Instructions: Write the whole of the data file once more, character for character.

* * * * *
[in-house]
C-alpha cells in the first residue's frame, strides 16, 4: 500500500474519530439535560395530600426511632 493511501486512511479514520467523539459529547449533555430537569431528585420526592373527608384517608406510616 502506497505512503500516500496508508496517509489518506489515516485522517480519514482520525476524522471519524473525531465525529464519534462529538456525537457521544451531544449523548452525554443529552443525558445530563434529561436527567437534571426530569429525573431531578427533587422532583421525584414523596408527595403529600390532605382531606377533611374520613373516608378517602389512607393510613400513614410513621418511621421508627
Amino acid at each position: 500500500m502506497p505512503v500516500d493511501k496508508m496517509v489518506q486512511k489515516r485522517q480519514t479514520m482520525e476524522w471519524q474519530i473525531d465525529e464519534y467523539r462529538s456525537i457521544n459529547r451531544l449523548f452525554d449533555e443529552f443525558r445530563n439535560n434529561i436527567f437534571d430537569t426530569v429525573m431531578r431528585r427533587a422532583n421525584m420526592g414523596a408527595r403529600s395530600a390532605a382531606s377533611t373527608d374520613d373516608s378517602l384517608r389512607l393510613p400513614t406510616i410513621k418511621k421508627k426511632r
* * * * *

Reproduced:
[in-house]
C-alpha cells in the first residue's frame, strides 16, 4: 500500500474519530439535560395530600426511632 493511501486512511479514520467523539459529547449533555430537569431528585420526592373527608384517608406510616 502506497505512503500516500496508508496517509489518506489515516485522517480519514482520525476524522471519524473525531465525529464519534462529538456525537457521544451531544449523548452525554443529552443525558445530563434529561436527567437534571426530569429525573431531578427533587422532583421525584414523596408527595403529600390532605382531606377533611374520613373516608378517602389512607393510613400513614410513621418511621421508627
Amino acid at each position: 500500500m502506497p505512503v500516500d493511501k496508508m496517509v489518506q486512511k489515516r485522517q480519514t479514520m482520525e476524522w471519524q474519530i473525531d465525529e464519534y467523539r462529538s456525537i457521544n459529547r451531544l449523548f452525554d449533555e443529552f443525558r445530563n439535560n434529561i436527567f437534571d430537569t426530569v429525573m431531578r431528585r427533587a422532583n421525584m420526592g414523596a408527595r403529600s395530600a390532605a382531606s377533611t373527608d374520613d373516608s378517602l384517608r389512607l393510613p400513614t406510616i410513621k418511621k421508627k426511632r